Making Release Retrospectives Strategic and Effective: Part 5

In Part 1 of this multi-part blog series, I presented the case for tying release retrospectives with strategic objectives and strategic metric, and outlined a 5-step process for defining strategic objectives to drive agile transition in an enterprise:

  • Step 1: Define strategic objectives and associated strategic metric. See Part 2 of this blog.
  • Step 2: Conduct periodic measurements to collect data to support the strategic metric. See Part 3 of this blog.
  • Step 3: Use release retrospectives to analyze the strategic metric data, and discuss likely causes for the issues revealed by the metric. See Part 4 of this blog.
  • Step 4: Develop appropriate action plan to address the issues revealed by the strategic metric
  • Step 5: Implement the action plan developed in step 4.

In this part, I will elaborate Steps 4 and 5.

Step 4: Develop appropriate action plan to address the issues identified by strategic metric:  Step 3 brings out the issues identified by the Strategic Metric and their root causes, as exemplified in Table 3 of Part 4.   Senior management should now discuss and develop appropriate action plan to address the issues.  

Table 4 shows examples of possible actions in response to issues revealed by the strategic metric in Step 3 explained above. 

Table 4: Example Action Plan to Address the Issued Revealed by
Strategic Metric of Table 2 of Part 3

Strategic Metric

Action Plan to address the Issues

A. Field data on product feature usage by customers
  • Discontinue rarely used or least used features; and guard against adding similar features in future release cycles
  • Add important missing features or epics in the product backlog
  • Improve, simplify or streamline features that give poor user experience
B. Concept to Customer value realization cycle time
  • Remove identified bottlenecks in the end-to-end process by process reengineering
  • Reduce end-to-end cycle time by simplifying and streamlining the process, and reduce delays and bottlenecks
C. Release cost data in financial terms
  • Reduce development and delivery costs by
    • eliminating rarely used features (see action plan for measure A above)
    • improving release productivity (see action plan for measure D below)
    • increasing automation along the end-to-end value chain
    • using lower-cost external vendors
D. Release Productivity = (Release velocity / Release cost)
  • Improve release velocity by emphasizing better team work, cross-functional team training, automation
  • Reduce release cost (see action plan for measure C above)
E. Number of customer-reported new issues in a given period of time
  • Improve quality with review sessions for feature specification, design, code
  • Offer training and resources for test-driven development, refactoring, test automation, and technical debt reduction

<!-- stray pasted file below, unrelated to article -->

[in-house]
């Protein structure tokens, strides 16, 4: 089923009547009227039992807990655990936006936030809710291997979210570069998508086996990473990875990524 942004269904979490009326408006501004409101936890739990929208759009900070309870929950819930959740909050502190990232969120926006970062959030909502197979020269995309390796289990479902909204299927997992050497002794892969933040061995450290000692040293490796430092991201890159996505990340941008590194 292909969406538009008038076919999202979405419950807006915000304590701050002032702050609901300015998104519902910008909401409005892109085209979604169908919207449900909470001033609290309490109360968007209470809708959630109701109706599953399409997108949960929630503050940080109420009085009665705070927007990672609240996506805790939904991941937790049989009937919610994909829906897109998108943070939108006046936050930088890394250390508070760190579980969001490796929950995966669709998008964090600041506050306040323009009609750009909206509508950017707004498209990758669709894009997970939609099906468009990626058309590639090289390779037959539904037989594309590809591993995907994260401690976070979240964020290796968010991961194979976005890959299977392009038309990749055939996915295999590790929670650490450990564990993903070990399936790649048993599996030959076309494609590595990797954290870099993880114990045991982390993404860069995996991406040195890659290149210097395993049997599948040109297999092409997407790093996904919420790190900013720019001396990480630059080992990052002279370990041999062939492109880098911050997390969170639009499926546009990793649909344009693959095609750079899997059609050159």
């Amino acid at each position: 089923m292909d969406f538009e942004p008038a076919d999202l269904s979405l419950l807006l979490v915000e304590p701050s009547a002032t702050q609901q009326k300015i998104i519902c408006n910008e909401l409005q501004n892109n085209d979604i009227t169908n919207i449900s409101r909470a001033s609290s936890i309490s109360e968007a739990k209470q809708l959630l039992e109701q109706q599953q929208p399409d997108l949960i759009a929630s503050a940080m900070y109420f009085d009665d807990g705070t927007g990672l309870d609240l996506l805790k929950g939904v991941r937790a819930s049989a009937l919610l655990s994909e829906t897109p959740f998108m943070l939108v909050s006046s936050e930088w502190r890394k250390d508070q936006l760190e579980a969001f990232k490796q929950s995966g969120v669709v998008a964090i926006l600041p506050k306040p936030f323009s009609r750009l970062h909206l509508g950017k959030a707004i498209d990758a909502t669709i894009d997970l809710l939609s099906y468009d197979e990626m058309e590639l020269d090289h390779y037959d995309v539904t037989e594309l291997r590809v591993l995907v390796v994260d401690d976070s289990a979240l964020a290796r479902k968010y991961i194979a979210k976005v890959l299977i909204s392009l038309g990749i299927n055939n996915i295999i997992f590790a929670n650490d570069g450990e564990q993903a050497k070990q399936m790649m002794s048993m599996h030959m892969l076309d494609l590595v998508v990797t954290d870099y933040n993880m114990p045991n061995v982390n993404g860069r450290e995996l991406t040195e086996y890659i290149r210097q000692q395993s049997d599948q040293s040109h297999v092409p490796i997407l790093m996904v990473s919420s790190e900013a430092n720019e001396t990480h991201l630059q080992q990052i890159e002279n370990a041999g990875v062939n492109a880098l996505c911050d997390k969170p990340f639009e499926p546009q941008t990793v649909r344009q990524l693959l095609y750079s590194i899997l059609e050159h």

F. Productivity-Quality composite measure = Release Productivity / Number of customer-reported new issues
  • If there is an observed trade-off between Release productivity and Number of customer-reported issues, offer training and consulting help to break the trade-off mindset.  With Quality first, productivity should increase and not go down (don’t fall for a false trade-off trap).

Step 5: Implement the action plan developed in step 4 (see Table 4): Often teams and organizations development wonderful action plans as a result of sprint or release retrospectives, but then fail to implement those actions in the hustle and bustle of the next sprint or release cycle.

The most pragmatic and effective way to implement those well-intentioned actions is to convert them into epics or stories, and schedule them for completion in upcoming release cycle and sprints.  An epic is a large story that cannot be completed in a single sprint; epic action items coming from a release retrospective should be broken down into stories — work units that are small enough to be completed and accepted in a single sprint by an agile team.

Stories of an epic are assigned to multiple sprints of a release cycle.  Each story is then implemented by breaking the story into its tasks, assigning tasks to individual owners that are members of a team, and the owners of the tasks completing them.  Those epics and stories representing action items from release and sprint retrospectives should receive the same treatment and visibility as software development epics and stories.  Retrospective epics and stories should not be relegated to second-class citizenship.  They should be defined, estimated, planned, implemented, tracked, and closed similar to software development epics and stories.  That is a very effective way to ensure that an enterprise and its teams can actually implement retrospective action plans and get the real benefits from retrospectives (inspect, adapt, learn and improve the process); in short, make the retrospectives really effective.

If you are interested in using the Release Retrospective Template for your release retrospectives, please download it here.   This template consolidates in its single worksheet all the examples illustrated in Table 1 through 4 of this multi-part blog series.

Part 1: Overview of Release Retrospective
Part 2: Define strategic objectives and associated strategic metric
Part 3: Conduct periodic measurements to collect data to support the strategic metric
Part 4: Use release retrospectives to analyze the strategic metric data, and discuss likely causes for the issues revealed by the metric

This entry was posted in Agile Adoption, Agile Benefits, Agile Development, Agile Management, Agile Metrics, Agile Project Management. Bookmark the permalink.

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